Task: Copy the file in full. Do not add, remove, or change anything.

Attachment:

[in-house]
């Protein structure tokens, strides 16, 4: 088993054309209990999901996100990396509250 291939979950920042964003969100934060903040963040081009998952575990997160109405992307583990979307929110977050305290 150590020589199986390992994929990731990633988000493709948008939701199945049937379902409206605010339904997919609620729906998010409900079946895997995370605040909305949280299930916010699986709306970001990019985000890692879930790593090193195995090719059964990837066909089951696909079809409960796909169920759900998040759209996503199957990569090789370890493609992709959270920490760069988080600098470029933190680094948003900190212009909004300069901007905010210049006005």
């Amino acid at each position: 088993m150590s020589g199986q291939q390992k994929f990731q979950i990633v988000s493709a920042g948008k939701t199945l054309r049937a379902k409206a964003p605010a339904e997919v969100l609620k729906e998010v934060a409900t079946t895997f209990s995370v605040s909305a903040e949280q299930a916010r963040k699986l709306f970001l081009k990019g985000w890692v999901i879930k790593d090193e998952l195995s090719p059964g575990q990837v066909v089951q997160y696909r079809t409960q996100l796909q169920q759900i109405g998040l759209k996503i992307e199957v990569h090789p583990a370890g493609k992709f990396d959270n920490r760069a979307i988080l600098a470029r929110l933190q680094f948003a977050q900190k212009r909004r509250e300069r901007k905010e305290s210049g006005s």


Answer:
[in-house]
């Protein structure tokens, strides 16, 4: 088993054309209990999901996100990396509250 291939979950920042964003969100934060903040963040081009998952575990997160109405992307583990979307929110977050305290 150590020589199986390992994929990731990633988000493709948008939701199945049937379902409206605010339904997919609620729906998010409900079946895997995370605040909305949280299930916010699986709306970001990019985000890692879930790593090193195995090719059964990837066909089951696909079809409960796909169920759900998040759209996503199957990569090789370890493609992709959270920490760069988080600098470029933190680094948003900190212009909004300069901007905010210049006005």
């Amino acid at each position: 088993m150590s020589g199986q291939q390992k994929f990731q979950i990633v988000s493709a920042g948008k939701t199945l054309r049937a379902k409206a964003p605010a339904e997919v969100l609620k729906e998010v934060a409900t079946t895997f209990s995370v605040s909305a903040e949280q299930a916010r963040k699986l709306f970001l081009k990019g985000w890692v999901i879930k790593d090193e998952l195995s090719p059964g575990q990837v066909v089951q997160y696909r079809t409960q996100l796909q169920q759900i109405g998040l759209k996503i992307e199957v990569h090789p583990a370890g493609k992709f990396d959270n920490r760069a979307i988080l600098a470029r929110l933190q680094f948003a977050q900190k212009r909004r509250e300069r901007k905010e305290s210049g006005s």